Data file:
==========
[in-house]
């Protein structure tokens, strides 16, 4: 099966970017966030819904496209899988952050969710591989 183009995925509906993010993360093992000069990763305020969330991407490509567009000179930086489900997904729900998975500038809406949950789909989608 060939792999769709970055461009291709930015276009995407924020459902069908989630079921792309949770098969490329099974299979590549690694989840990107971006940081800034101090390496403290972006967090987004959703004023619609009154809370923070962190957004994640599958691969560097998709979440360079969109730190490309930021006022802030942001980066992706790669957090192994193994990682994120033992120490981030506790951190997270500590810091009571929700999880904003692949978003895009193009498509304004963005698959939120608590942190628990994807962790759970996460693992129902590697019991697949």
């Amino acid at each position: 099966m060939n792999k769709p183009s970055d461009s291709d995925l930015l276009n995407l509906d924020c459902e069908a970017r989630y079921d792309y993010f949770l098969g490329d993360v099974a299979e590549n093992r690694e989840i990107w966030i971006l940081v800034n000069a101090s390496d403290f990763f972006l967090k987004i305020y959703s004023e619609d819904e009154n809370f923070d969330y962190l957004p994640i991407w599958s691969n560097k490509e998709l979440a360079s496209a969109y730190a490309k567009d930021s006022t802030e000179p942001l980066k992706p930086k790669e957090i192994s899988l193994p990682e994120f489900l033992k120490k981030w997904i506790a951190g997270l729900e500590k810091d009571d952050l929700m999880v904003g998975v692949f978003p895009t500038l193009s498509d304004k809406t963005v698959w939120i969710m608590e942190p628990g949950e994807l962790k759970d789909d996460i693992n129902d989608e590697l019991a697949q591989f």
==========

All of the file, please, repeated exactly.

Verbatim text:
[in-house]
């Protein structure tokens, strides 16, 4: 099966970017966030819904496209899988952050969710591989 183009995925509906993010993360093992000069990763305020969330991407490509567009000179930086489900997904729900998975500038809406949950789909989608 060939792999769709970055461009291709930015276009995407924020459902069908989630079921792309949770098969490329099974299979590549690694989840990107971006940081800034101090390496403290972006967090987004959703004023619609009154809370923070962190957004994640599958691969560097998709979440360079969109730190490309930021006022802030942001980066992706790669957090192994193994990682994120033992120490981030506790951190997270500590810091009571929700999880904003692949978003895009193009498509304004963005698959939120608590942190628990994807962790759970996460693992129902590697019991697949």
């Amino acid at each position: 099966m060939n792999k769709p183009s970055d461009s291709d995925l930015l276009n995407l509906d924020c459902e069908a970017r989630y079921d792309y993010f949770l098969g490329d993360v099974a299979e590549n093992r690694e989840i990107w966030i971006l940081v800034n000069a101090s390496d403290f990763f972006l967090k987004i305020y959703s004023e619609d819904e009154n809370f923070d969330y962190l957004p994640i991407w599958s691969n560097k490509e998709l979440a360079s496209a969109y730190a490309k567009d930021s006022t802030e000179p942001l980066k992706p930086k790669e957090i192994s899988l193994p990682e994120f489900l033992k120490k981030w997904i506790a951190g997270l729900e500590k810091d009571d952050l929700m999880v904003g998975v692949f978003p895009t500038l193009s498509d304004k809406t963005v698959w939120i969710m608590e942190p628990g949950e994807l962790k759970d789909d996460i693992n129902d989608e590697l019991a697949q591989f």